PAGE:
For many years, Noble Horizons has drawn inspiration from the local farm-to-table movement. In the early years, we hosted free community cooking classes with farm-to-table chefs and offered local farm produce for sale. We also established our own gardens in which residents and staff grow herbs and vegetables which they harvest for use in meals they prepare together.Today and every Friday, we will introduce you to local farms and farmers as well as community members who grow fresh, delicious food to nourish our bodies and our communities. We hope you enjoy meeting them and will support local farms and farmer markets by selecting products from their bounty for your table.
Husky Meadows Farm is two acres of farming land that offers up prolific certified organic produce. It’s supported by good soil and a purpose-driven team, headed by farm manager Tracy Hayhurst. Owned by David Low, Dominque Lahaussois, and Pierre-Alexander Low, the farm is carved out of the family’s 300-acre property in Norfolk.
Hayhurst is an experienced farmer and professional chef. Her resume includes an apprenticeship with the Western Mass Collaborative Alliance for Farmer Training (CRAFT) where she developed her foundational understanding of seasonal food, crop diversity, and healthy soil. Then it was off to Cork, Ireland to attend Ballymaloe Cookery School. In 2002, she co-founded Chubby Bunny Farm, a CSA that ran for 12 years. Hayhurst then became the Director of Community Outreach and Chef at a farm and community non-profit called Plantin’ Seeds before finding her home at Husky Meadows.
These two sides to Hayhurst–farmer and chef–seamlessly entwine their way through her views about food. “For me, it’s not a split personality between farming and cooking. I can’t have one without the other. What’s in the garden informs what I want to cook and what I want to cook informs the garden. I love what I do. I love food. Farming is so dynamic with its seasonality. It never gets old.”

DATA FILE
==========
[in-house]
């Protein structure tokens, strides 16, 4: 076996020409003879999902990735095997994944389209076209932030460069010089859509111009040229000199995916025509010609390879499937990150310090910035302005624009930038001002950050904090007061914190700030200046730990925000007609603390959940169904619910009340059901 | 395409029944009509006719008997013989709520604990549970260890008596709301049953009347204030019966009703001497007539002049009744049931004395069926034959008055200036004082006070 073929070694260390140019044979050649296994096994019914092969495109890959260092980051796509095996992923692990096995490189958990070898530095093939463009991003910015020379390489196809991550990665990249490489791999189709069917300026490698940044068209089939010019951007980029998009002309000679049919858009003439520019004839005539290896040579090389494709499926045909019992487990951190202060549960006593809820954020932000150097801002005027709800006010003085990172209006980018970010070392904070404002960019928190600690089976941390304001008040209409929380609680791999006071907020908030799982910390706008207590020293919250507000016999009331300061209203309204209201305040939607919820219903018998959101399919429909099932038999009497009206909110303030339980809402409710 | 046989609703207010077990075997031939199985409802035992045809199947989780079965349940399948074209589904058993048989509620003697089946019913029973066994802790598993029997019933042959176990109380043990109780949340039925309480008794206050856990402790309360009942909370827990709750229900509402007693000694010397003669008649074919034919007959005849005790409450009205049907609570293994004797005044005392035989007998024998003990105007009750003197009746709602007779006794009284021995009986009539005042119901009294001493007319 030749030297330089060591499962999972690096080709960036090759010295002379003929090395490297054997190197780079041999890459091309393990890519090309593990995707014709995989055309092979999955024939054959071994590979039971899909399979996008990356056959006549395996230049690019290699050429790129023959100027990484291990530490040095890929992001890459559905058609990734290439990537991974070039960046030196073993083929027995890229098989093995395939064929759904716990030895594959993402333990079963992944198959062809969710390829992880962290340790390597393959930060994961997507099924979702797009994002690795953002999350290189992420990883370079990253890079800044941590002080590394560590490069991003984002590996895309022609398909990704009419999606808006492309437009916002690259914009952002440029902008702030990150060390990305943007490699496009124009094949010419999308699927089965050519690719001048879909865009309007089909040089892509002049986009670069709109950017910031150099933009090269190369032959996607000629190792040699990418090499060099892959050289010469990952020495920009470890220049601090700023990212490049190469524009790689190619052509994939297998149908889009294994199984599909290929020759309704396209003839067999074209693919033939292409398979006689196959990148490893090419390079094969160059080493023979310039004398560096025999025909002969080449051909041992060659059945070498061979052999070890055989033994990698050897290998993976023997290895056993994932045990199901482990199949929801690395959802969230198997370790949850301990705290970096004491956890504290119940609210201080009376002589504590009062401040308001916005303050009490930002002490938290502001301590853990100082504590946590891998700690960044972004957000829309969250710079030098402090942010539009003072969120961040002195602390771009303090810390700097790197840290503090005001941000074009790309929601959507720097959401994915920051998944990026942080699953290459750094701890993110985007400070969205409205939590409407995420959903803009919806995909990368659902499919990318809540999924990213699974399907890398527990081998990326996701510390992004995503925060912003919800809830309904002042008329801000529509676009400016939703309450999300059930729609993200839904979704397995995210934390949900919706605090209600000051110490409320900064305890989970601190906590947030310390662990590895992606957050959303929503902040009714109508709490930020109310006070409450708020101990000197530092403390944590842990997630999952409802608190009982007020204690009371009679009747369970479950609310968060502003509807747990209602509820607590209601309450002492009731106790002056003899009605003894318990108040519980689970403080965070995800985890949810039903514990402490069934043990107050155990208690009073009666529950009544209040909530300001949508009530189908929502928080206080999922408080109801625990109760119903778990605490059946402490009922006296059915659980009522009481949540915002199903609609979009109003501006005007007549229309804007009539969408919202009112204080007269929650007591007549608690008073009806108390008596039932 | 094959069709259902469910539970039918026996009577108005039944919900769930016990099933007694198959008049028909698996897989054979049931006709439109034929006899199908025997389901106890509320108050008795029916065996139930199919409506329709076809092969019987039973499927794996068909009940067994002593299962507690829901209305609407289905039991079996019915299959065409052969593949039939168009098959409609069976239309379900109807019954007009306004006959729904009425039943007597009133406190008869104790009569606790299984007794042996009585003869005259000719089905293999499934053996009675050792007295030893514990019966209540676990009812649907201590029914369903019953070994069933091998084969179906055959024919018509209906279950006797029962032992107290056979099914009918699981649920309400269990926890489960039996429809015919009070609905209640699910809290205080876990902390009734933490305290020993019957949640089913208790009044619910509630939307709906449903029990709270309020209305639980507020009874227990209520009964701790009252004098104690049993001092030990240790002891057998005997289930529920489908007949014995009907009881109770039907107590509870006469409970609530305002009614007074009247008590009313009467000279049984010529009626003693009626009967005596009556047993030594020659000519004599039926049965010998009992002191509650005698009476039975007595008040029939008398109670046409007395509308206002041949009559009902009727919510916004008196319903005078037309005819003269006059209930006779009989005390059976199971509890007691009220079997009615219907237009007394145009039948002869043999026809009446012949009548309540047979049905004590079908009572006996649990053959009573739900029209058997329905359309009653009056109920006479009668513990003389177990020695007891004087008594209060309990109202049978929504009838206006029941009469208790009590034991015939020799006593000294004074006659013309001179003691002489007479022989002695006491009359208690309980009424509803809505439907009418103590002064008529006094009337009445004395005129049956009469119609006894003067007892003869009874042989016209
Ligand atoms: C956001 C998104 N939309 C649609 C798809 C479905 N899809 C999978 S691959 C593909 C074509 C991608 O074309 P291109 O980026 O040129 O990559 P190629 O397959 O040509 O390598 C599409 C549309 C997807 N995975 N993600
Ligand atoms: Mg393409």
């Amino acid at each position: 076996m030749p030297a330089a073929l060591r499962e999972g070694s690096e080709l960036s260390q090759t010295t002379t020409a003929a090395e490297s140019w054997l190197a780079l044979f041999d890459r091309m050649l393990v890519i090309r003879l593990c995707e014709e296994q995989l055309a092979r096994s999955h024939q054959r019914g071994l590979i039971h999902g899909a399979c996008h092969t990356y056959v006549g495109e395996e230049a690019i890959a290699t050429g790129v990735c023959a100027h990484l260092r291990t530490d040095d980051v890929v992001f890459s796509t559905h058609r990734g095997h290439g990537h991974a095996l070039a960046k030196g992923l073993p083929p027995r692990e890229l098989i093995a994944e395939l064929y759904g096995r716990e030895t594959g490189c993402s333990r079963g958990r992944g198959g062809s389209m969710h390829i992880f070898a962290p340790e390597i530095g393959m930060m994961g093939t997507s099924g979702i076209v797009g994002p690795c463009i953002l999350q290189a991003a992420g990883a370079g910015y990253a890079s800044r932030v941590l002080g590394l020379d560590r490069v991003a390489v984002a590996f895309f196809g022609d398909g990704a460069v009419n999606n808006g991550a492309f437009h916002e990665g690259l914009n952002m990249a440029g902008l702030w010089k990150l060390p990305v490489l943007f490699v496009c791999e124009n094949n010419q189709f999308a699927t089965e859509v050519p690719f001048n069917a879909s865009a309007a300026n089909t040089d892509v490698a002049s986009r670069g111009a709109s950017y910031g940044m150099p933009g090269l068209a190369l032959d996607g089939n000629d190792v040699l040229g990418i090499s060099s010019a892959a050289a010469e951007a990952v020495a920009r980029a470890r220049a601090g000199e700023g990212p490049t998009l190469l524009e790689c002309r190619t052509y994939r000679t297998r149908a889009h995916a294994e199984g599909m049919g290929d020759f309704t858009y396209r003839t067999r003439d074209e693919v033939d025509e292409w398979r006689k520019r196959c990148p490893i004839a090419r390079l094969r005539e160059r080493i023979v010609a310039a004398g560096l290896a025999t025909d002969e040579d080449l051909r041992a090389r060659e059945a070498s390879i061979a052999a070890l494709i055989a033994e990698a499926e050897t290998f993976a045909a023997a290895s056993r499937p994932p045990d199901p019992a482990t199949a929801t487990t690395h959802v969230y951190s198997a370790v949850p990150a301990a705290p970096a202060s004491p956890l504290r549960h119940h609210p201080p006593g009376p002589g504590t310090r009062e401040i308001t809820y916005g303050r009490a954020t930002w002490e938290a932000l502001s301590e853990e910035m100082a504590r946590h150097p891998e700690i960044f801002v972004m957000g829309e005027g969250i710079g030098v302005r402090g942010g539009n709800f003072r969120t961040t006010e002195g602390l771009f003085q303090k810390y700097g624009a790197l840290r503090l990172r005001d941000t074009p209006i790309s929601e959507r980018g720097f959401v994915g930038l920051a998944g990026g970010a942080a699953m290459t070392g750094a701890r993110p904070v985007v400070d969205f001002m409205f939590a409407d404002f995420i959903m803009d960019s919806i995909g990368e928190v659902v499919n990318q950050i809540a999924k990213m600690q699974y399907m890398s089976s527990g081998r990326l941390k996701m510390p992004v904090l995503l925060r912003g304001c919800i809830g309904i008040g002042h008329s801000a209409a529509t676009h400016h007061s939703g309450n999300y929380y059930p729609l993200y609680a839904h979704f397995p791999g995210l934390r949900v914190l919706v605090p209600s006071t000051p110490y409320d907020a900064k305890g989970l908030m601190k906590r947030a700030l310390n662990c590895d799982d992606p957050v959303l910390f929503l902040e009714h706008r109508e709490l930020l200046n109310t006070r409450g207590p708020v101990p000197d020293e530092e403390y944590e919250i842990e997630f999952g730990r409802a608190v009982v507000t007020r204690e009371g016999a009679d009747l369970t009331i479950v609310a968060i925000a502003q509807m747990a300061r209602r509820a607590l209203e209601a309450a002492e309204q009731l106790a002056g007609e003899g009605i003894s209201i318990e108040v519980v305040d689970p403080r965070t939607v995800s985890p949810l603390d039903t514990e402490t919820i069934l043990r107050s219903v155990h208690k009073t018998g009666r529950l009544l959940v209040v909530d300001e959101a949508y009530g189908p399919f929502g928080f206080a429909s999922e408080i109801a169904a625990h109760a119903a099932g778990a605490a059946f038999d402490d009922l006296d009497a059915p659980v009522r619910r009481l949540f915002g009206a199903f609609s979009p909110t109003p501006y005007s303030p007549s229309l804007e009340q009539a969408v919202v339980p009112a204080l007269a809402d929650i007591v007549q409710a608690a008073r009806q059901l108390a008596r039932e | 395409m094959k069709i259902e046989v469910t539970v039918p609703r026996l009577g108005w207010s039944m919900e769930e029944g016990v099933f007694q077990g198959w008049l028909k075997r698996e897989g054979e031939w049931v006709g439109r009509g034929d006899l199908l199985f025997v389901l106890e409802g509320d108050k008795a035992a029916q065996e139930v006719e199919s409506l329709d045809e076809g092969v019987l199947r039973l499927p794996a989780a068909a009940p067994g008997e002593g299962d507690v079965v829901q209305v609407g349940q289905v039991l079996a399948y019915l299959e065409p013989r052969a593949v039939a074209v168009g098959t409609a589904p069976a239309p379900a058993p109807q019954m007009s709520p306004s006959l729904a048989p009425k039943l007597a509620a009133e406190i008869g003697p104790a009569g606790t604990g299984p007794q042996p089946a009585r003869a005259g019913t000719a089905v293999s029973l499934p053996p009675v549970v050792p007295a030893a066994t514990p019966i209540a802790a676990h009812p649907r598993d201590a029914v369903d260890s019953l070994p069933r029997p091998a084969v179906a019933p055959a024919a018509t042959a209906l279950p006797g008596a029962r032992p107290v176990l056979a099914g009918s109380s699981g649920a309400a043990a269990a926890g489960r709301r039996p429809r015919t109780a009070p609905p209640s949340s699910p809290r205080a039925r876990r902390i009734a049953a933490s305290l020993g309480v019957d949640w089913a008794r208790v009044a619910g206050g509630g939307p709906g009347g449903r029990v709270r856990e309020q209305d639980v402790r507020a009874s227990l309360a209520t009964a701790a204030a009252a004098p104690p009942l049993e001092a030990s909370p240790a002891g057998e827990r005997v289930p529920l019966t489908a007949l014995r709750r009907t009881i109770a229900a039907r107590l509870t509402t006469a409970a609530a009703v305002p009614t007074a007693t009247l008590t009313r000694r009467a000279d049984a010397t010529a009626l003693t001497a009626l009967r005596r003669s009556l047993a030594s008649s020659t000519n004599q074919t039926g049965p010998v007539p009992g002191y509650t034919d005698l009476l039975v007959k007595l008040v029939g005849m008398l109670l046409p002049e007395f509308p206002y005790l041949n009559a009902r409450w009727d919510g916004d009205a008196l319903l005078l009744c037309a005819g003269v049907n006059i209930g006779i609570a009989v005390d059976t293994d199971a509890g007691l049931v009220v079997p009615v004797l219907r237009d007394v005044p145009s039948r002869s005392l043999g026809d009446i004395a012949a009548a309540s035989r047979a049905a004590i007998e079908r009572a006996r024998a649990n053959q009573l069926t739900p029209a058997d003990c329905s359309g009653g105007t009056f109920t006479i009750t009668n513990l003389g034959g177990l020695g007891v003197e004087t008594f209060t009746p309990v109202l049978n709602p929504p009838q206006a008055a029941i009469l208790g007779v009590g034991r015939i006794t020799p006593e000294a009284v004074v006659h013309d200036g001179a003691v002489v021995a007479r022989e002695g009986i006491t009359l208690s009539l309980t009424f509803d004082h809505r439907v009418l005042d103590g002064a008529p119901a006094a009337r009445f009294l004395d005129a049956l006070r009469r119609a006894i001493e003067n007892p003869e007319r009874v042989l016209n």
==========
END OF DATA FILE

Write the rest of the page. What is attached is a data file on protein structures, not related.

A large part of Husky Meadow’s operation is the CSA farm share which this growing season is sold out. For her, the most direct benefit of the CSA is that, “Food is freshest, healthiest, and tastiest the closer it is to where it was grown. It hasn’t been shipped over distances. It’s like having your own garden without the work.”
Each week, farmer Hayhurst and her team divvy up that week’s bounty amongst the members. Chef Hayhurst writes an accompanying blog that’s not too bloggy. Hayhurst clarifies, “It’s not exactly a blog–more like tips of the week for preparing and enjoying what’s on offer. It’s about education. Many people are not used to eating seasonally and aren’t exposed to the diversity of what can be grown. I try to demystify and give suggestions for how they can enjoy their week’s share.”
For Hayhurst, the CSA is not transactional, it’s relational. She explains, “It’s a relationship built on trust. I need to create an understanding with shareholders that I’m going to give them the highest quality, most interesting, and diverse food in a quantity that’s sufficient but doesn’t encourage waste. I want to instill curiosity and adventurousness toward seasonal food.”
Along with CSA’s and the newly-launched farmstand at Husky Meadows, the farm also offers prepared foods executed by Steve Archaski, head baker and prepared foods chef. Using what’s on offer over the course of the growing season he does what he does best–incorporates the ingredients into tasty pre-prepared offerings.
When the Husky Meadows’ team is not farming, they’re planning for the opening of Seed and Spoon, a culinary retreat experience set to launch in the spring of 2021. While staying on the farm for the weekend, attendees with work with Hayhurst to get an inside view of an organic farm and then move to the kitchen to prepare what’s on offer at that moment in the growing season before gathering for a communal meal prepared from the bounty.
The emphasis on seasonality is foundational to Hayhurst’s approach for Husky Meadows and her desire to educate the surrounding community about the importance of local farms and organic farming in particular. “Organic farming goes beyond not using chemicals. For me, organic is about being in a whole ecosystem. We’re trying to take care of the soil because it is the most elemental foundation of a healthy farm. This also leads to better tasting and more nutritious food for us.”